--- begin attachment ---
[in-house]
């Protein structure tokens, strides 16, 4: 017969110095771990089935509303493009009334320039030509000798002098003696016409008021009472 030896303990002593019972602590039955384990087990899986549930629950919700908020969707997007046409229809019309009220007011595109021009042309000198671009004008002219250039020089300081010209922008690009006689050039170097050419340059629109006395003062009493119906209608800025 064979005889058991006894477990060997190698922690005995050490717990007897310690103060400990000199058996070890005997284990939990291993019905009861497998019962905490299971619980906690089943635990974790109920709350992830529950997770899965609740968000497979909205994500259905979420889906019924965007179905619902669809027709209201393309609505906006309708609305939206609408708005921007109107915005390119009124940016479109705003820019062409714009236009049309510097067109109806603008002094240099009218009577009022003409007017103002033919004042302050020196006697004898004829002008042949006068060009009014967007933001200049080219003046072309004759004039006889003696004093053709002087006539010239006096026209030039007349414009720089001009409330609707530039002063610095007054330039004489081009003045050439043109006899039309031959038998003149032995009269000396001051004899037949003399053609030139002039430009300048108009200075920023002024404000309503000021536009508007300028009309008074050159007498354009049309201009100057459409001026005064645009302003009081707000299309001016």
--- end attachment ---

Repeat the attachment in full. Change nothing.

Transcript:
[in-house]
């Protein structure tokens, strides 16, 4: 017969110095771990089935509303493009009334320039030509000798002098003696016409008021009472 030896303990002593019972602590039955384990087990899986549930629950919700908020969707997007046409229809019309009220007011595109021009042309000198671009004008002219250039020089300081010209922008690009006689050039170097050419340059629109006395003062009493119906209608800025 064979005889058991006894477990060997190698922690005995050490717990007897310690103060400990000199058996070890005997284990939990291993019905009861497998019962905490299971619980906690089943635990974790109920709350992830529950997770899965609740968000497979909205994500259905979420889906019924965007179905619902669809027709209201393309609505906006309708609305939206609408708005921007109107915005390119009124940016479109705003820019062409714009236009049309510097067109109806603008002094240099009218009577009022003409007017103002033919004042302050020196006697004898004829002008042949006068060009009014967007933001200049080219003046072309004759004039006889003696004093053709002087006539010239006096026209030039007349414009720089001009409330609707530039002063610095007054330039004489081009003045050439043109006899039309031959038998003149032995009269000396001051004899037949003399053609030139002039430009300048108009200075920023002024404000309503000021536009508007300028009309008074050159007498354009049309201009100057459409001026005064645009302003009081707000299309001016």